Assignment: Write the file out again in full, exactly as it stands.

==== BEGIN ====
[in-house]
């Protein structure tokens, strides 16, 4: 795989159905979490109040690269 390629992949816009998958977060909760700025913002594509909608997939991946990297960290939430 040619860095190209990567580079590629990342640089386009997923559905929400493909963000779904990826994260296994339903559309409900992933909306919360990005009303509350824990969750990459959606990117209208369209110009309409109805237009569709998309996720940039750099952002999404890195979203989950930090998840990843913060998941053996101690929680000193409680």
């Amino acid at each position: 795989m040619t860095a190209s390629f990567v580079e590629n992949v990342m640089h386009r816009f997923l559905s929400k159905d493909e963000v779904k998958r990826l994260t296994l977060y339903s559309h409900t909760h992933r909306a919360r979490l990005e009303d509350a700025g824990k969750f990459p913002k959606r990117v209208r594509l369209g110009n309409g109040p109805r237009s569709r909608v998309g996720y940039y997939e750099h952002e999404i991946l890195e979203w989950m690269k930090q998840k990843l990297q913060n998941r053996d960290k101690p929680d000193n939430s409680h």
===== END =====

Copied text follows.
[in-house]
């Protein structure tokens, strides 16, 4: 795989159905979490109040690269 390629992949816009998958977060909760700025913002594509909608997939991946990297960290939430 040619860095190209990567580079590629990342640089386009997923559905929400493909963000779904990826994260296994339903559309409900992933909306919360990005009303509350824990969750990459959606990117209208369209110009309409109805237009569709998309996720940039750099952002999404890195979203989950930090998840990843913060998941053996101690929680000193409680």
């Amino acid at each position: 795989m040619t860095a190209s390629f990567v580079e590629n992949v990342m640089h386009r816009f997923l559905s929400k159905d493909e963000v779904k998958r990826l994260t296994l977060y339903s559309h409900t909760h992933r909306a919360r979490l990005e009303d509350a700025g824990k969750f990459p913002k959606r990117v209208r594509l369209g110009n309409g109040p109805r237009s569709r909608v998309g996720y940039y997939e750099h952002e999404i991946l890195e979203w989950m690269k930090q998840k990843l990297q913060n998941r053996d960290k101690p929680d000193n939430s409680h």